Key changes pending in the legal regulation of data protection
The European Parliament, the Commission and the Council have agreed upon the final text of the General Data Protection Regulation, also known as GDPR. The new regulation will replace the Data Protection Directive, which has been in force since 1995. Its aim is to provide security for European citizens' personal data in the modern digital age and to harmonize related legislation in all EU member states.
After long “trialogue” negotiations—3 years after the first proposal—the three governing bodies agreed upon the final text of the General Data Protection Regulation, which was published on 5 May 2016 in the Official Journal of the European Union. GDPR enters into force on 25 May 2018, replacing the Data Protection Directive which has been in effect for over two decades. From that day on, the new privacy regulation will be applicable in all EU member states.
In light of the former directive, which was enacted in 1995, the final text of GDPR incorporates many significant changes into European privacy regulation. Some examples follow.
Consent requirements for people (data subjects) whose personal data is processed include:
What follows is an overview of important business-related changes introduced by GDPR, and of the main obligations imposed by the new regulation.
1 “Privacy by design” refers to the methodology of applying the principles of built-in (by design) and by default data protection. Its key emphasis is that elements of data protection have to be regarded as obligations in as early as the design phase for processes, systems, applications, etc. and data protection aspects also need to be integrated in to the work of business and IT professionals.
Data subjects’ consent as a legal basis for processing personal data is not a new concept in data protection. However, GDPR introduces more rigorous requirements than the former directive. If an enterprise asks for the consent of a client to process his/her personal data, this consent needs to be expressed in an unambiguous way.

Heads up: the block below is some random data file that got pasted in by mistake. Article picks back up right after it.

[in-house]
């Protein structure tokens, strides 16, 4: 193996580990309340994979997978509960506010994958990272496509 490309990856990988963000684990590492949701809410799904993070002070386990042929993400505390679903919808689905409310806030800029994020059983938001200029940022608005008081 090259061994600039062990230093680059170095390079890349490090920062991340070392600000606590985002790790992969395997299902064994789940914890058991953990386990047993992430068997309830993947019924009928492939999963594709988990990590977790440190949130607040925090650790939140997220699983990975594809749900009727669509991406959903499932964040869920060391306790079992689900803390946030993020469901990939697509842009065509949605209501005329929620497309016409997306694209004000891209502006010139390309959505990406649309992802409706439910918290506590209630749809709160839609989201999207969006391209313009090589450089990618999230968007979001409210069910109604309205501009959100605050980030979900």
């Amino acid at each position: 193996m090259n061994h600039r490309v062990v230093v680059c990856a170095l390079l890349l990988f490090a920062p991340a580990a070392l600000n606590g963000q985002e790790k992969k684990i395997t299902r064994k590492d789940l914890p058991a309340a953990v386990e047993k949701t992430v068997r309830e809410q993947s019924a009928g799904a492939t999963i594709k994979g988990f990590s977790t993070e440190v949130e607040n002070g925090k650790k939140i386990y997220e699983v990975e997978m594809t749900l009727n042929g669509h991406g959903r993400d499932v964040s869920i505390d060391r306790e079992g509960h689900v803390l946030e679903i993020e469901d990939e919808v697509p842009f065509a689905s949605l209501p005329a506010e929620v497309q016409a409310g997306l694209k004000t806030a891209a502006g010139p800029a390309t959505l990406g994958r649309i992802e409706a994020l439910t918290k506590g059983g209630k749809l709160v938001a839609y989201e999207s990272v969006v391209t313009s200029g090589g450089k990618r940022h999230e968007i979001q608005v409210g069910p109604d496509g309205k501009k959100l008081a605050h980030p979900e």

What does this mean in practice? The following table shows a non-exhaustive list of instances in which GDPR imposes stricter requirements than the ones stated in the former data protection directive, in terms of how businesses can obtain clients’ consent to the processing of their personal data.
|The client ticks a box
||The box is pre-ticked
|The client signs a consent statement
||The client’s lack of response
|The client chooses privacy-related technical settings when using an online service
||The client’s inactivity
Among the new requirements introduced by GDPR, the most important task for data processors (also affecting data controllers) is to implement organizational and technical solutions that ensure the protection of processed personal data.
While in the former directive this was solely the responsibility of data controllers and the requirements were of a general nature, GDPR includes many specific requirements on the content of contracts between data controllers and data processors and defines new tasks for both controllers and processors.
According to GDPR, data breaches need to be reported to the supervisory authority within 72 hours after the breach has been detected (in Hungary this body is called the National Authority for Data Protection and Freedom of Information, or “NAIH”).
Reporting personal data incidents depends on many factors, like:
One of the most frequently mentioned requirements of the new data protection regulation is the obligation to appoint a data protection officer (DPO). GDPR states that each company whose core activity requires regular and systematic monitoring of data subjects on a large scale, has to appoint a DPO. The same applies for companies who process special categories of personal data on a large scale. Both data controllers and data processors are thus obliged to appoint a DPO.
The DPO may be a staff member or fulfill the tasks on the basis of a service contract as long as his professional qualities, knowledge of data protection law and practices make him suitable for fulfilling such tasks.
When GDPR enters into force, non-compliant enterprises could face fines and the possible payout of compensations.
While the threat that such high fines can be imposed is real, in the short term we do not expect such severe punishment. Enterprises that process large amounts of personal data, however, have to take into consideration that they are likely to be among the first ones whom data protection authorities will review in order to make sure that they are operating in line with GDPR provisions.
Hungarian enterprises have only a year left to make the necessary changes in their operations and organizational structures in order to adhere to the GDPR provisions.